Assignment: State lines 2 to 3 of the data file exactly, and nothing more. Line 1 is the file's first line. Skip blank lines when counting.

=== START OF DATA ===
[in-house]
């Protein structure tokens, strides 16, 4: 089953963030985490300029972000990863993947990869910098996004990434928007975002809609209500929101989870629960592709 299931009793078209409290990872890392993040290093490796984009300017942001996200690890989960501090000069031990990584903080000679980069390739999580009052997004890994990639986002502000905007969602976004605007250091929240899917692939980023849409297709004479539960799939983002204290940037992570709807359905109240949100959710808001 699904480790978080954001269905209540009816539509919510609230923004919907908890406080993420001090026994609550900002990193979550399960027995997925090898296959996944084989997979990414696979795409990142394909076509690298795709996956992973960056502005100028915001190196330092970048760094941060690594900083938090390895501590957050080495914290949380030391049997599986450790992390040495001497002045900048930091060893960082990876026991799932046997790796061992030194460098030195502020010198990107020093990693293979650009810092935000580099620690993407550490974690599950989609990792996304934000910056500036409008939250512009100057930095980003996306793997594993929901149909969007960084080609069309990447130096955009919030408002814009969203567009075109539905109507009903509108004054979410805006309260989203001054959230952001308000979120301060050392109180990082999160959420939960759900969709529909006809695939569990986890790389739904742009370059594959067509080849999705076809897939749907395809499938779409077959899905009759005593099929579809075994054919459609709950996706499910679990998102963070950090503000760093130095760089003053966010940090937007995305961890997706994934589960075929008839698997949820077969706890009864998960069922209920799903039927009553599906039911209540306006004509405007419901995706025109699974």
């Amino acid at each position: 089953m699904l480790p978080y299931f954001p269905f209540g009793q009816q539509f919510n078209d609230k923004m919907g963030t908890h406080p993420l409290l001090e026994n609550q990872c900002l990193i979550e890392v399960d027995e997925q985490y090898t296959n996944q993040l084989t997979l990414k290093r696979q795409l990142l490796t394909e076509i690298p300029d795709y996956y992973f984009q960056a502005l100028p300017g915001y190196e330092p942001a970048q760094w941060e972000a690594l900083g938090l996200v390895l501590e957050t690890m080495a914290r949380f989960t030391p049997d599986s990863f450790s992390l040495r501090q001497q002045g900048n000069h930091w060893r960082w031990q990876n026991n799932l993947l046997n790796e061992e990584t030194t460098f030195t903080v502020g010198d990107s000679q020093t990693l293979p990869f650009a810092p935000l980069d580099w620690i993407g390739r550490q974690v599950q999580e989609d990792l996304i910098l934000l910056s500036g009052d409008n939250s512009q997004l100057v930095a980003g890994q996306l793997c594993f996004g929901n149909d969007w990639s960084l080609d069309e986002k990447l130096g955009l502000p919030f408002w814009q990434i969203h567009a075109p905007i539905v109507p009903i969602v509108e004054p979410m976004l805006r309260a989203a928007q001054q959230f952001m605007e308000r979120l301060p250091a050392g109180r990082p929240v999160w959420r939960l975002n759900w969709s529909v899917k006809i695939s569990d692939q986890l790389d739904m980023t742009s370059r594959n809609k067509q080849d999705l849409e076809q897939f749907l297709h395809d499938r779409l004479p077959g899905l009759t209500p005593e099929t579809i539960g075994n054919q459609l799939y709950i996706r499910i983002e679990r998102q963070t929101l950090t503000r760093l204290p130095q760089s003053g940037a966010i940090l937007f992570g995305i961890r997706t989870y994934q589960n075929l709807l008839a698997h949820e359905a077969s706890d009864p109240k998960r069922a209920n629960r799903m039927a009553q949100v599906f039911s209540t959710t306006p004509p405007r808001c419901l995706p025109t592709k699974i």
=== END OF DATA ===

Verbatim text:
């Protein structure tokens, strides 16, 4: 089953963030985490300029972000990863993947990869910098996004990434928007975002809609209500929101989870629960592709 299931009793078209409290990872890392993040290093490796984009300017942001996200690890989960501090000069031990990584903080000679980069390739999580009052997004890994990639986002502000905007969602976004605007250091929240899917692939980023849409297709004479539960799939983002204290940037992570709807359905109240949100959710808001 699904480790978080954001269905209540009816539509919510609230923004919907908890406080993420001090026994609550900002990193979550399960027995997925090898296959996944084989997979990414696979795409990142394909076509690298795709996956992973960056502005100028915001190196330092970048760094941060690594900083938090390895501590957050080495914290949380030391049997599986450790992390040495001497002045900048930091060893960082990876026991799932046997790796061992030194460098030195502020010198990107020093990693293979650009810092935000580099620690993407550490974690599950989609990792996304934000910056500036409008939250512009100057930095980003996306793997594993929901149909969007960084080609069309990447130096955009919030408002814009969203567009075109539905109507009903509108004054979410805006309260989203001054959230952001308000979120301060050392109180990082999160959420939960759900969709529909006809695939569990986890790389739904742009370059594959067509080849999705076809897939749907395809499938779409077959899905009759005593099929579809075994054919459609709950996706499910679990998102963070950090503000760093130095760089003053966010940090937007995305961890997706994934589960075929008839698997949820077969706890009864998960069922209920799903039927009553599906039911209540306006004509405007419901995706025109699974």
């Amino acid at each position: 089953m699904l480790p978080y299931f954001p269905f209540g009793q009816q539509f919510n078209d609230k923004m919907g963030t908890h406080p993420l409290l001090e026994n609550q990872c900002l990193i979550e890392v399960d027995e997925q985490y090898t296959n996944q993040l084989t997979l990414k290093r696979q795409l990142l490796t394909e076509i690298p300029d795709y996956y992973f984009q960056a502005l100028p300017g915001y190196e330092p942001a970048q760094w941060e972000a690594l900083g938090l996200v390895l501590e957050t690890m080495a914290r949380f989960t030391p049997d599986s990863f450790s992390l040495r501090q001497q002045g900048n000069h930091w060893r960082w031990q990876n026991n799932l993947l046997n790796e061992e990584t030194t460098f030195t903080v502020g010198d990107s000679q020093t990693l293979p990869f650009a810092p935000l980069d580099w620690i993407g390739r550490q974690v599950q999580e989609d990792l996304i910098l934000l910056s500036g009052d409008n939250s512009q997004l100057v930095a980003g890994q996306l793997c594993f996004g929901n149909d969007w990639s960084l080609d069309e986002k990447l130096g955009l502000p919030f408002w814009q990434i969203h567009a075109p905007i539905v109507p009903i969602v509108e004054p979410m976004l805006r309260a989203a928007q001054q959230f952001m605007e308000r979120l301060p250091a050392g109180r990082p929240v999160w959420r939960l975002n759900w969709s529909v899917k006809i695939s569990d692939q986890l790389d739904m980023t742009s370059r594959n809609k067509q080849d999705l849409e076809q897939f749907l297709h395809d499938r779409l004479p077959g899905l009759t209500p005593e099929t579809i539960g075994n054919q459609l799939y709950i996706r499910i983002e679990r998102q963070t929101l950090t503000r760093l204290p130095q760089s003053g940037a966010i940090l937007f992570g995305i961890r997706t989870y994934q589960n075929l709807l008839a698997h949820e359905a077969s706890d009864p109240k998960r069922a209920n629960r799903m039927a009553q949100v599906f039911s209540t959710t306006p004509p405007r808001c419901l995706p025109t592709k699974i």